Mobile can equal opportunity—particularly in regions with emerging economies. Think easier paths to entrepreneurship, improved access to healthcare services and information, faster access to money—just as a few examples.
About 75 percent of the world now has access to mobile networks, according to a World Bank report from 2012, and about 5 billion of the world’s 6 billion mobile subscriptions are in developing nations.
In a recent Huffington Post commentary, Qualcomm’s Peggy Johnson describes an emerging economy “that is powered by micro-entrepreneurs who use a single mobile phone to connect their villages in Indonesia to the world or who, by using a wireless financial transaction network, enable instantaneous and secure financial transactions in Kenya.”
Mobile apps are key to delivering these benefits. As the World Bank states, they not only empower individual users, they enrich their lifestyles and livelihoods, and boost the economy as a whole.
Around the world, governments, non-profits and others are taking advantage of the proliferation of mobile to help vulnerable communities: It’s increasingly common to deliver health and social services via mobile technology.
“Medic Mobile is trying to focus across the spectrum of technology and looking at what people have in their hands now,” explained the company’s Amanda Schiff. “In most places in the world, it’s still very simple phones. So we’re making applications that can run on basic SIM cards and in any GSM phone.”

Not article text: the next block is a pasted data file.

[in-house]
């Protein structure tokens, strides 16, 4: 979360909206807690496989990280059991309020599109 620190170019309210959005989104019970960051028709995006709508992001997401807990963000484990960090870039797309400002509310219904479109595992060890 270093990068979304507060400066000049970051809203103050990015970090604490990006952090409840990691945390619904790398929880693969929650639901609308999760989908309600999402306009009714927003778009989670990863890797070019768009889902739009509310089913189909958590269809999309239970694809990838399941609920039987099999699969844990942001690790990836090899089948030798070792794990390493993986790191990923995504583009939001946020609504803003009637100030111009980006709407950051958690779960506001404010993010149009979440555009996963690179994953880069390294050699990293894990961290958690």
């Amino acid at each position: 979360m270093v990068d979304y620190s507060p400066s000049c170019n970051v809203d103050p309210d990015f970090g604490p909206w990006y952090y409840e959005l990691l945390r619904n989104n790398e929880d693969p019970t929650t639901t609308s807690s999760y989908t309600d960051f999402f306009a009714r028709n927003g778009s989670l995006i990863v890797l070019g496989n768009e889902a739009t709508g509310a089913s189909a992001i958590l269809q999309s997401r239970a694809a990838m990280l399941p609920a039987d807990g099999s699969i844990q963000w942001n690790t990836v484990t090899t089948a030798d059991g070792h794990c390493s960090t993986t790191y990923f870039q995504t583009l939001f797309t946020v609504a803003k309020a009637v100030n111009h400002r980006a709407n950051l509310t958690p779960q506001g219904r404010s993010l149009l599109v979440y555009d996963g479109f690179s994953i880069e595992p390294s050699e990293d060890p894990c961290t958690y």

Medic Mobil’s successes include programs in which hospitals double the number of patients they were treating for TB in just six months and vaccination coverage rates increase from 60 to 99 percent, thanks to text messaging.
Innovative mobile apps abound—from healthcare apps like those from Medic Mobile to apps that improve access to water and provide critical agriculture information to rural farmers.
mPedigree tackles the problem of counterfeit drugs by enabling people to send the code printed on the packaging, via text or SMS, to the mPedigree system, which reports back on the drug’s authenticity.
It’s a mobile world—and thanks to mobile apps, it’s a world of growing opportunities.
Check out this great World Bank Infographic: